Category: Wills & Estates

Who Needs an Estate Plan?

The topic of estate planning usually conjures up thoughts of wealthy people with complicated situations but if you own any kind of property, for example, a house, RRSP’s, life insurance, then you have an estate, and as a result, you should also have a plan.

It doesn’t really matter the value of your house, RRSP or life insurance policy, and it’s amazing, especially with a house or life insurance, what that number can add up to, so sometimes people who have very modest incomes can have estates of a million dollars or more.

We recommend that every person keep a record of all your assets, make sure that you have your property titled correctly, and also make sure that you have the beneficiary arrangements set up properly, especially life insurance through work which many times gets overlooked, and in the event of marriage, a divorce, or the death of a beneficiary, those don’t get changed.

How your property, such as a house, should be titled depends on your marital situation, but typically married couples want to have property titled joint with right of survivorship.  Although sometimes you can’t avoid probate, life insurance and other registered products such as RRSP’s with beneficiary designations will pass by contract. If property is titled in just your name, then it will have to go through probate. 

Documents that are important to have regardless of your estate size: (1) a Will is the first document that you need and it is your opportunity to designate who gets your property; (2) a Continuing Power of Attorney for Property gives someone the right to make financial decisions for you if you are incapacitated or from a convenience perspective; for example, you could be traveling or out of the country and maybe the cell phone provider needs to be changed or your spouse needs to make a financial transaction, with a power of attorney for property he or she will be able to do that; (3) a Power of Attorney for Care gives someone the authority to make healthcare decisions on your behalf.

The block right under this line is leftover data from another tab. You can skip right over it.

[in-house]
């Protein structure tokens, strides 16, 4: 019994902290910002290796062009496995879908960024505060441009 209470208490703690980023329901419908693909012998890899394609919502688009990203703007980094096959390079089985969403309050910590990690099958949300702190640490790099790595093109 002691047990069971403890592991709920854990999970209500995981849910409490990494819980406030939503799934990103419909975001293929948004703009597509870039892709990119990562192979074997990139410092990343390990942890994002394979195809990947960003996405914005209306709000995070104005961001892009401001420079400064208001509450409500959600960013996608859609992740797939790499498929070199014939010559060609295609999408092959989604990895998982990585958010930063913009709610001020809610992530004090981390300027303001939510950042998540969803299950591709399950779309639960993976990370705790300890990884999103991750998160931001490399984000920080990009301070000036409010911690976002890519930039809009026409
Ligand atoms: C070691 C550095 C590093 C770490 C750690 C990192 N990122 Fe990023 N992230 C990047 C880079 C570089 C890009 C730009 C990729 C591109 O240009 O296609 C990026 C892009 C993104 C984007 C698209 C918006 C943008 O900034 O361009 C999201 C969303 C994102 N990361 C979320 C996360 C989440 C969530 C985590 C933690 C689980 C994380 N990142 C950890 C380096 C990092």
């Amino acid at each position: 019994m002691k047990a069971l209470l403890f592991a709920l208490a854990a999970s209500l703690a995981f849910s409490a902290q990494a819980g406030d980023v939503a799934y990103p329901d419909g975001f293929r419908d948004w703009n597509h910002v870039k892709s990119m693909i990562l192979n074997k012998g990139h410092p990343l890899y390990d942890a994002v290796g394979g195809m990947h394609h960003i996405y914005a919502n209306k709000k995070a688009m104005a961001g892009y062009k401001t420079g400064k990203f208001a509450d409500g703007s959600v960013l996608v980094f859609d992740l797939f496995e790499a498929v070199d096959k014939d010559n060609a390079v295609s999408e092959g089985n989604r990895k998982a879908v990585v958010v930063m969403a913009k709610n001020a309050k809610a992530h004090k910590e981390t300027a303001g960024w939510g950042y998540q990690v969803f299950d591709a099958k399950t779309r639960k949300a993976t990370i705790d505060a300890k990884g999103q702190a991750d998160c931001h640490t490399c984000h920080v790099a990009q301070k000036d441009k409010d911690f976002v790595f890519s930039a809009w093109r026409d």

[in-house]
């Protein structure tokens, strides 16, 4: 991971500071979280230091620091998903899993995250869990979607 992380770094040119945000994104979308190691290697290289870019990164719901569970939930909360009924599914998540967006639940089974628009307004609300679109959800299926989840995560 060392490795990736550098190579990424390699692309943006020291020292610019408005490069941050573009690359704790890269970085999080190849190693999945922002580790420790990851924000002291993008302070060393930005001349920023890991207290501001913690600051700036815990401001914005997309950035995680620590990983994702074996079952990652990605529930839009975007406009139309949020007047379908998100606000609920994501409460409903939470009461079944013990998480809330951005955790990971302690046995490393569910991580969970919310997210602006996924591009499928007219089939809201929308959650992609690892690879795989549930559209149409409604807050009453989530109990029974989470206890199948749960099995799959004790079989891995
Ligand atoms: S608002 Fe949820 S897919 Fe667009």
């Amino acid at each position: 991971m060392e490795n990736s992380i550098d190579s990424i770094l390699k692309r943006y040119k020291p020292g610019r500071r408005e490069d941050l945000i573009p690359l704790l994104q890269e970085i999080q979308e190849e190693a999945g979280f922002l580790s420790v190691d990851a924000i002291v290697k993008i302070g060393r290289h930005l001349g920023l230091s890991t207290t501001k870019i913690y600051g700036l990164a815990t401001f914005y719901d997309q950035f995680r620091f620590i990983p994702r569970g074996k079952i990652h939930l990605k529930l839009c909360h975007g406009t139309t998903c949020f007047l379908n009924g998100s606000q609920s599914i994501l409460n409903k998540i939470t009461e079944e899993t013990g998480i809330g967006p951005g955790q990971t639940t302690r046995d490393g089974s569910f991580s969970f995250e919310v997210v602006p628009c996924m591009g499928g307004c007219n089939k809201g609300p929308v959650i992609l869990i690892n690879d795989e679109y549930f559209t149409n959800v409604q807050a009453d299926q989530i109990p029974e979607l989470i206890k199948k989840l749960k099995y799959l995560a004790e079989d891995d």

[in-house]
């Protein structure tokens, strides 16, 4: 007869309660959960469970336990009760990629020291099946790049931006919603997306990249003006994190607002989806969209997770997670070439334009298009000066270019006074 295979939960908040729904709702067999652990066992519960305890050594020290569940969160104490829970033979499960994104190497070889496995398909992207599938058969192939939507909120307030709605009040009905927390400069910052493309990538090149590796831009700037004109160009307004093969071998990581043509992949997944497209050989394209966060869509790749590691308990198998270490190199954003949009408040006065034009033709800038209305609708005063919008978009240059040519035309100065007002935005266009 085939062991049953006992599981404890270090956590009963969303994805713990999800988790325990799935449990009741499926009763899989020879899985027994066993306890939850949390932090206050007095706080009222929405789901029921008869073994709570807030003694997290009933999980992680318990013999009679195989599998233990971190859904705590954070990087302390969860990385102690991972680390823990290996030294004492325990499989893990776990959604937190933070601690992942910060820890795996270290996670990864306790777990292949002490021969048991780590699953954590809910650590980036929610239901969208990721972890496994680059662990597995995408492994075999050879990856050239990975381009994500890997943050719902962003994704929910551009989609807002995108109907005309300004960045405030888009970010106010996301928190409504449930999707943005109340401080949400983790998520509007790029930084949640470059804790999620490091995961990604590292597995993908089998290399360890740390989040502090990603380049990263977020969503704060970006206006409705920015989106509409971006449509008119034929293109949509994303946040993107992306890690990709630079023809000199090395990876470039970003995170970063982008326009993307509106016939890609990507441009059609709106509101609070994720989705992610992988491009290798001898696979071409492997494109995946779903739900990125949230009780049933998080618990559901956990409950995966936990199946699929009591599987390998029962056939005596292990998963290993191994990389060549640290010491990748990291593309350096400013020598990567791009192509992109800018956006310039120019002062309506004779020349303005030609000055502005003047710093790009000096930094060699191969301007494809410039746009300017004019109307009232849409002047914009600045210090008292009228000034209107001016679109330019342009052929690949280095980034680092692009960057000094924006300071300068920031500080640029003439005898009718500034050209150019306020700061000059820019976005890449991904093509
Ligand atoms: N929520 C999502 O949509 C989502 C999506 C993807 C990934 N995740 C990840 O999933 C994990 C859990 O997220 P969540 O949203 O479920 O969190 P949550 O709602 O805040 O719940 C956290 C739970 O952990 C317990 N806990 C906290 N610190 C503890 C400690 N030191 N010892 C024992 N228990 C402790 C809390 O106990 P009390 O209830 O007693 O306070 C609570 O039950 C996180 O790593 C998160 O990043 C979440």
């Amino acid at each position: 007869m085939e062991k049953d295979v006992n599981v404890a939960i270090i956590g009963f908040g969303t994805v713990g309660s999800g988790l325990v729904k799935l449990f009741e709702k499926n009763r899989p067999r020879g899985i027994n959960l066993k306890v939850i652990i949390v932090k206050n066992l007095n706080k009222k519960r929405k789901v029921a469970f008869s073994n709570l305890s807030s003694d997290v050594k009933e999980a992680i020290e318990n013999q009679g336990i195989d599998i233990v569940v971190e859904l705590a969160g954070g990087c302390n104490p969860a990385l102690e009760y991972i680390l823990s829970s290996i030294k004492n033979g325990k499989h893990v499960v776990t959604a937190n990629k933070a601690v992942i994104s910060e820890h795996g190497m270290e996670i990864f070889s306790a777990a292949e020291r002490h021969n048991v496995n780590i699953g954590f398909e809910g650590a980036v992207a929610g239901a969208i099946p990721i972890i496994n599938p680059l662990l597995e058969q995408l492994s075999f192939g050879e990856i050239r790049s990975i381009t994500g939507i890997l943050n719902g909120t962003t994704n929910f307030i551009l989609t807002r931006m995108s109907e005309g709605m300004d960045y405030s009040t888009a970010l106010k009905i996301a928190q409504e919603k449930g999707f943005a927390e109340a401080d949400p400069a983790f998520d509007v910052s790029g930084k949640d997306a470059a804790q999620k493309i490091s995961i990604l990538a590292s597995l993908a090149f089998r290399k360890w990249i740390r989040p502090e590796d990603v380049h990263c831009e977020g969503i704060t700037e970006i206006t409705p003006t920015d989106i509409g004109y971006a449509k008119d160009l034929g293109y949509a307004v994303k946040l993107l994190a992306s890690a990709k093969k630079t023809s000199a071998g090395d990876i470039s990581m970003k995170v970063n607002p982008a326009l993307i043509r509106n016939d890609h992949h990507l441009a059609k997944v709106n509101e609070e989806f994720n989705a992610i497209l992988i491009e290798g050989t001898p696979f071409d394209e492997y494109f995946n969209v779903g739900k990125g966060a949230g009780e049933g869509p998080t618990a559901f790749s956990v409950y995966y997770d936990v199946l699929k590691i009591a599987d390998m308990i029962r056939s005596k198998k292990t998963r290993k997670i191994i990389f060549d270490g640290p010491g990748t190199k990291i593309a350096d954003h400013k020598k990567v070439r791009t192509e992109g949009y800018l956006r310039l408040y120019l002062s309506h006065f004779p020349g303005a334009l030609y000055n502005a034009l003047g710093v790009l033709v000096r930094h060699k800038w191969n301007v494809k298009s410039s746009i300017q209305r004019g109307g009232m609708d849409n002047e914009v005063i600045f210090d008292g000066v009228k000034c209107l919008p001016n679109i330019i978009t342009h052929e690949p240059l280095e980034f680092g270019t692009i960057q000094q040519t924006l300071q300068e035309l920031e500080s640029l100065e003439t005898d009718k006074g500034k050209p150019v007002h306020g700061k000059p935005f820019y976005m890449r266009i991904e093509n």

We recommend that your Will and Powers of Attorney (together with birth certificate, passport, marriage licence, divorce order, insurance papers, etc) be kept in a binder or envelope, so that if there is an emergency, such as a fire, you know where it is and can grab it and run out the door.  It’s also a good idea to keep these important documents in a fireproof safe at home or a bank security box.

9 Reasons to Have a Will

While the reason for preparing a Will may vary from person to person, here are 9 reasons to have a Will in place.

1.       A Will is an opportunity for you to choose what happens to your money when you pass away.  When you pass away intestate or without a Will, you lose that opportunity, and your estate is distributed to your next of kin as set out in the Ontario Succession Law Reform Act. Therefore, you risk your estate being distributed in a manner you would not agree with.
 
2.     A Will is an opportunity for you to choose who will administer your estate.  Without a Will, a court will appoint your Executor, and an Executor has the biggest role in the distribution of your estate.
 
3.     A Will is an opportunity for you to choose who will take care of your children.  Absent a Will, a court will appoint a family member or provincially-appointed Guardian for your minor children.
 
4.     A Will saves time and money.  Having a Will makes administering your estate much easier and significantly less expensive.
 
5.     A Will can minimize taxes.  Proper Will planning can minimize income tax and estate administration tax or probate fees, which is an opportunity for you to increase the value of your estate for your beneficiaries to enjoy.
 
6.     Charitable donations.  A Will is an opportunity for you to make charitable gifts, which may allow your legacy to live on, reflect your personal values and interests, and has tax benefits to boot.
 
7.     Disinherit individuals who would otherwise inherit.  Absent a Will, your estate may end-up in the wrong hands or may pass to an unintended beneficiary, such as an estranged family member or ex-spouse. 
 
8.     Major life events.  Any significant change in your life circumstances, such as a family birth, adoption, death, divorce or separation, may necessitate making or changing your Will. 
 
9.     Because tomorrow is not promised.  Sometimes the realization that a Will is necessary comes too late such as when an unexpected death or disability occurs.  As long as you have the required mental capacity, a Will can be made or changed at any time.

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